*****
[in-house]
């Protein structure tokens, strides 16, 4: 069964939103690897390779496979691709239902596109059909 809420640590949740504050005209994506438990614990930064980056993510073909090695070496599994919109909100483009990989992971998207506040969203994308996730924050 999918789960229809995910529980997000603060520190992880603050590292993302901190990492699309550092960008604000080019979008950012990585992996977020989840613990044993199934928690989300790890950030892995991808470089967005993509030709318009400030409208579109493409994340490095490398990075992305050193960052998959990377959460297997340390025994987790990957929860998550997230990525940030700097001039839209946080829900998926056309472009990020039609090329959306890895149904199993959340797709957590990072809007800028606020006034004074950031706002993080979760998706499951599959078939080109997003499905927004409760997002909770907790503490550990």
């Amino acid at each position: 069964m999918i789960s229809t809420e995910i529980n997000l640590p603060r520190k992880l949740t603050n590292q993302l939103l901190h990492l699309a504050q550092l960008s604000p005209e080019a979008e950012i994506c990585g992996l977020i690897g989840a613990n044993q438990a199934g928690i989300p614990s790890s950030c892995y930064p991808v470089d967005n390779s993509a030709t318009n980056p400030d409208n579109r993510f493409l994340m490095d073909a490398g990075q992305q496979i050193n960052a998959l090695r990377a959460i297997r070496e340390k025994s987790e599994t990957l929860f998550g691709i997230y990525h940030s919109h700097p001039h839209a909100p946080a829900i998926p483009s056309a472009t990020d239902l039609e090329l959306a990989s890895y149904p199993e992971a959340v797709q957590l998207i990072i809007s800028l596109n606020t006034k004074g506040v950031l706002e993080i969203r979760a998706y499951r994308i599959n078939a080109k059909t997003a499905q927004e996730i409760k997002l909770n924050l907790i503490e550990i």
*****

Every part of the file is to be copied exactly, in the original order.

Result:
[in-house]
């Protein structure tokens, strides 16, 4: 069964939103690897390779496979691709239902596109059909 809420640590949740504050005209994506438990614990930064980056993510073909090695070496599994919109909100483009990989992971998207506040969203994308996730924050 999918789960229809995910529980997000603060520190992880603050590292993302901190990492699309550092960008604000080019979008950012990585992996977020989840613990044993199934928690989300790890950030892995991808470089967005993509030709318009400030409208579109493409994340490095490398990075992305050193960052998959990377959460297997340390025994987790990957929860998550997230990525940030700097001039839209946080829900998926056309472009990020039609090329959306890895149904199993959340797709957590990072809007800028606020006034004074950031706002993080979760998706499951599959078939080109997003499905927004409760997002909770907790503490550990």
């Amino acid at each position: 069964m999918i789960s229809t809420e995910i529980n997000l640590p603060r520190k992880l949740t603050n590292q993302l939103l901190h990492l699309a504050q550092l960008s604000p005209e080019a979008e950012i994506c990585g992996l977020i690897g989840a613990n044993q438990a199934g928690i989300p614990s790890s950030c892995y930064p991808v470089d967005n390779s993509a030709t318009n980056p400030d409208n579109r993510f493409l994340m490095d073909a490398g990075q992305q496979i050193n960052a998959l090695r990377a959460i297997r070496e340390k025994s987790e599994t990957l929860f998550g691709i997230y990525h940030s919109h700097p001039h839209a909100p946080a829900i998926p483009s056309a472009t990020d239902l039609e090329l959306a990989s890895y149904p199993e992971a959340v797709q957590l998207i990072i809007s800028l596109n606020t006034k004074g506040v950031l706002e993080i969203r979760a998706y499951r994308i599959n078939a080109k059909t997003a499905q927004e996730i409760k997002l909770n924050l907790i503490e550990i």